As one of these Southern types from that London, I’d never encountered the Northern supermarket chain Booths before the start of this year, although various mutterings had made me aware of this magical realm of charcuterie and infused olive oil. When I heard that they had a decent beer selection, I put it on the To-Do list, and as luck would have it, it turned out that they had a branch in Media City. After a lunch date there one afternoon, I nipped into the shop to have a scout around, and was very impressed. Their range of beers is undoubtedly the best I’ve seen outside of a specialist off-licence.
As well as a solid range of standard ales, they have a sizeable selection of bottles from local breweries, which is always wonderful to see. They also have a number of continental stalwarts, and even a few bottles from America, Mexico, and New Zealand. Dotted throughout the shelves are little note cards highlighting certain beers as picked out by a member of staff, with a handwritten description of why he likes the beer. This personal touch makes it feel less like a supermarket and more like a proper beer shop. That Booths care deeply about beer is quite obvious. Hawkshead brew their own-label beers, such as Booths 1847 Winter Ale (6%), a red ale with festive spices, and Festival Ale, brewed for their yearly beer festival.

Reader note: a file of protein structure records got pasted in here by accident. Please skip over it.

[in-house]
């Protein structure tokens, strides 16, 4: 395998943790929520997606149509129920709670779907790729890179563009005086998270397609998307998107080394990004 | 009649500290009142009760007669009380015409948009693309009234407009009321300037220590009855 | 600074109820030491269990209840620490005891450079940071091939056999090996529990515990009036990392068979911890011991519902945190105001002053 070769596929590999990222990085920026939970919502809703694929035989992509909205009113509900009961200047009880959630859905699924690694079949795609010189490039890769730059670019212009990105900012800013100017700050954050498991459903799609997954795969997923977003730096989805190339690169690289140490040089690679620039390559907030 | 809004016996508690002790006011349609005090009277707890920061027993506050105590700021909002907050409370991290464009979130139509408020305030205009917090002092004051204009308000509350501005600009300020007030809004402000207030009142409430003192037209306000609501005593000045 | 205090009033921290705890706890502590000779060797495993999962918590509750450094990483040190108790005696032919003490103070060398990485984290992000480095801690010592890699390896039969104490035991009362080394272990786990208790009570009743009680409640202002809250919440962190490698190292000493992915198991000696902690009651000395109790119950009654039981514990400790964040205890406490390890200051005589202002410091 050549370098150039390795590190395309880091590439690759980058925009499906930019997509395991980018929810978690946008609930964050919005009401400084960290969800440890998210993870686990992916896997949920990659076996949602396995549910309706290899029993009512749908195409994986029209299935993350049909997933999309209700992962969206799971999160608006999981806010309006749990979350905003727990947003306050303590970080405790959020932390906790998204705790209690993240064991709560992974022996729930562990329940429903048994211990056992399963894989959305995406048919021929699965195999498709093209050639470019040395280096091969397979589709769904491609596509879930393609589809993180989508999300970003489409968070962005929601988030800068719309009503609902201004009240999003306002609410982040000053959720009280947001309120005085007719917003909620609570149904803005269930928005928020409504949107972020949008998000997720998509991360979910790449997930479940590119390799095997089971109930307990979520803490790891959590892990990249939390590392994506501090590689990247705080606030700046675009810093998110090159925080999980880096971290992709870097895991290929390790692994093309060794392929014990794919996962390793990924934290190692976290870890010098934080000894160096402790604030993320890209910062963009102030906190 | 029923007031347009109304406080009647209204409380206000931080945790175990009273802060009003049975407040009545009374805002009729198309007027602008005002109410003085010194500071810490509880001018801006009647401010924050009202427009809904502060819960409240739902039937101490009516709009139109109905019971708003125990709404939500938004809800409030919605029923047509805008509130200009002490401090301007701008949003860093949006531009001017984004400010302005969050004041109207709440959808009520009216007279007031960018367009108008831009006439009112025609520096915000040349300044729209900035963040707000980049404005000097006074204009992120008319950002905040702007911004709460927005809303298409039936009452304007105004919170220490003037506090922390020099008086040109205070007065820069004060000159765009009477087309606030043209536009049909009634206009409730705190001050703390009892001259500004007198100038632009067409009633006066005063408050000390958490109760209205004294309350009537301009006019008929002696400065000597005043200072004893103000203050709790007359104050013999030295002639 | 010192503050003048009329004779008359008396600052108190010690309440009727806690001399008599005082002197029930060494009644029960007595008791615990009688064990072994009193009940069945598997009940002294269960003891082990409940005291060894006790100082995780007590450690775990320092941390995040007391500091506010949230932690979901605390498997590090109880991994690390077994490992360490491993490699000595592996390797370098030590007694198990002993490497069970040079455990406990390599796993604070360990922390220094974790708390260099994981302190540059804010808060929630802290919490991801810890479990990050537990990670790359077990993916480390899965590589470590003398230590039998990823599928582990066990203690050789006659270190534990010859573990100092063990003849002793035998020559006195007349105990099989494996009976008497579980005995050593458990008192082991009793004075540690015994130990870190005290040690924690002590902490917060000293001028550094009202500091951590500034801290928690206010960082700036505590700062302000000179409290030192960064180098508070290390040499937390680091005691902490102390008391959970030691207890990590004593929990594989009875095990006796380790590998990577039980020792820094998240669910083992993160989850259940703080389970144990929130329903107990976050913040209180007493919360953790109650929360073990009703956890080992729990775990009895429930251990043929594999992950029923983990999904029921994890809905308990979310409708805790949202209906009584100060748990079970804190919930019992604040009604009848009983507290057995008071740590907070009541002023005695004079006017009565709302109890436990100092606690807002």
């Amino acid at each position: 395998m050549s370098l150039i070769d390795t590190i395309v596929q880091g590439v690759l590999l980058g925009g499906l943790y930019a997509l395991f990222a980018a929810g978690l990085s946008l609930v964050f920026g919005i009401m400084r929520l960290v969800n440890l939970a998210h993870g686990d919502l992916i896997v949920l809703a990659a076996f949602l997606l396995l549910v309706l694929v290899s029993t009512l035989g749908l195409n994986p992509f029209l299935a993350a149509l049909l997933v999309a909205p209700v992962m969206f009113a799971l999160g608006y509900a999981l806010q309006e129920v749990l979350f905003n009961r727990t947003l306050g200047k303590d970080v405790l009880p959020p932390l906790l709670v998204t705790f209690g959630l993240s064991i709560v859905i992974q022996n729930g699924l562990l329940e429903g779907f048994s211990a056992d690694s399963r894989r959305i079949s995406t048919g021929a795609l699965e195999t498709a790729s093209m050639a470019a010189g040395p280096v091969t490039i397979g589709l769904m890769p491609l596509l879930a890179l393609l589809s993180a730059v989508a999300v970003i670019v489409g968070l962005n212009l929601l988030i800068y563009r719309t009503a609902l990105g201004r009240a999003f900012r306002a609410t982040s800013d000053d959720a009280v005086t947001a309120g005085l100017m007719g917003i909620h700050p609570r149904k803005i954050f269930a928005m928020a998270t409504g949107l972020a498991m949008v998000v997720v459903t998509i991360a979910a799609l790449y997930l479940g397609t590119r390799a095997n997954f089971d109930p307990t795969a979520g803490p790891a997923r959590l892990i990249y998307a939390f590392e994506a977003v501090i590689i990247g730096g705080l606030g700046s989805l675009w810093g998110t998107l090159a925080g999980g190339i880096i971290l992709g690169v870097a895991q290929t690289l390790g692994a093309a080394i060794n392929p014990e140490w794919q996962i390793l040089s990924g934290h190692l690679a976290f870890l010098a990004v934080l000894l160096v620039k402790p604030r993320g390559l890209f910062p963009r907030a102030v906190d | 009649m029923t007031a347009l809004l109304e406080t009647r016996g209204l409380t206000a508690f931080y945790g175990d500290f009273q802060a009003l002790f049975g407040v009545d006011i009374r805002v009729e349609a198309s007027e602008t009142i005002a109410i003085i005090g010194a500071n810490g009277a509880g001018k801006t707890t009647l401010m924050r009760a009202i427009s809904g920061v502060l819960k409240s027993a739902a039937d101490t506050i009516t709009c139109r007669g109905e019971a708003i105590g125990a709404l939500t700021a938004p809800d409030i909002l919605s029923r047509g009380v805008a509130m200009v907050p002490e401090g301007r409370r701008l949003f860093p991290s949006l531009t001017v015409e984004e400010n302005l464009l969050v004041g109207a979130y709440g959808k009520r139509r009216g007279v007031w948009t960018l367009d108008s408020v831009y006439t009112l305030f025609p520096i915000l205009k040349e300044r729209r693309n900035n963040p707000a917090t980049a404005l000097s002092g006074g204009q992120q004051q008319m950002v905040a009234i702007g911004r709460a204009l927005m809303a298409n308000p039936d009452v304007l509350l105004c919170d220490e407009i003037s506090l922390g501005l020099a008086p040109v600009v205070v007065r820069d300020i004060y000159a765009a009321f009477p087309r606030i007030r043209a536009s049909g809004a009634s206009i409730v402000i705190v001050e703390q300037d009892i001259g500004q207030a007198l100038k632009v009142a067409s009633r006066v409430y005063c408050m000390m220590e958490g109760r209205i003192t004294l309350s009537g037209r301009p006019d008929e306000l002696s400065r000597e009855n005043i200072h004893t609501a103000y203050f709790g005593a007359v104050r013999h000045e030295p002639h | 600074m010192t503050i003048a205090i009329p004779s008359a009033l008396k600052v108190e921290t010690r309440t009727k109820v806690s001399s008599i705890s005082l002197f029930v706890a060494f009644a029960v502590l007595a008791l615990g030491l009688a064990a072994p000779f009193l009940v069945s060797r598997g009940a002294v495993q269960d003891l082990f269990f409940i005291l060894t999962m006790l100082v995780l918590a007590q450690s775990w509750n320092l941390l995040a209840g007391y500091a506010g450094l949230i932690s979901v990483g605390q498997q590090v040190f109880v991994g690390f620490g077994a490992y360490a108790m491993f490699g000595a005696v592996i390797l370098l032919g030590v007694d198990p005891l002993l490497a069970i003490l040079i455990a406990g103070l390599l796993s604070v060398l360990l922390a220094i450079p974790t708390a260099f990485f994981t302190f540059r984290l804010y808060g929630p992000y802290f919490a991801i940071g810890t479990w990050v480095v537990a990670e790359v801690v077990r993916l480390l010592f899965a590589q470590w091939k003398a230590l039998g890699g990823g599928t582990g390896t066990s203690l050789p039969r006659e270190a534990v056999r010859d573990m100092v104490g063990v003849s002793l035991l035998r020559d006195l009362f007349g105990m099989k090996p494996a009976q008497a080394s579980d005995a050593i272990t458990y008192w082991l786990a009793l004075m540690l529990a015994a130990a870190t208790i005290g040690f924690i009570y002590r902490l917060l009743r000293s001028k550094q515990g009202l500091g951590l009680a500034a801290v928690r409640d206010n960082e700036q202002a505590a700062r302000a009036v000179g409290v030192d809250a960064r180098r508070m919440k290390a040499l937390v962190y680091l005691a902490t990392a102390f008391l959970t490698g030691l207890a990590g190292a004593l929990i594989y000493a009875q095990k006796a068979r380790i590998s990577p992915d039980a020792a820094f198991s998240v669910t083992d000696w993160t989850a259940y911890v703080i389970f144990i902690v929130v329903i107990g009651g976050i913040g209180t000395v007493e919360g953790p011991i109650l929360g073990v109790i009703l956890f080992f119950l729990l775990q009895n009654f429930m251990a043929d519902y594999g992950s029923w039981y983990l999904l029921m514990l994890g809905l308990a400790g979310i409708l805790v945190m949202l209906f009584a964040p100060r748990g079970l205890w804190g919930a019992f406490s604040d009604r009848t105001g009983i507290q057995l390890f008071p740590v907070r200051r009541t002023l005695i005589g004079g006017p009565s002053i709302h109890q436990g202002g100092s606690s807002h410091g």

Browsing the shelves, I picked out a few treats:
Duvel Tripel Hop 2013 (9.5%) – I’m not sure how well the Sorachi Ace worked in this one.
Celt Experience Bleddyn (5.6%) – an excellent beer full of fruit and bitterness.
Hawkshead Brodie’s Prime (5%) – dry and roasty, nicely understated.
Hawkshead/Booths 1847 Winter Ale (6%) – I’m not keen on one of the spices, but it’s solid.
Thornbridge Halcyon (7.4%) – huge tropical gloriousness.
Ilkley Pale (4.2%) – fresh, clean, easy drinking.
Cerveza Mexicali Red Pig Mexican Ale (5.6%) – just malty, really.
Monteith’s Original Ale (4%) – pretty uninspiring.
Steven’s Point Brewery Point IPA (5.6%) – The hops have basically disappeared in this one.
Aside from the fact that the hops in the beers from further afield seem to have gone walkies, it’s a great range, and very reasonably priced. I do like Booths, and while, of course, I do prefer to support independent beer shops, I’ll certainly pop in and stock up if I’m in the area. As well as all of the beer, they also have an excellent cheese counter, where you can buy a wedge of something special to go with your beer. Kit Calvert Wensleydale with a fruity pale ale, anyone?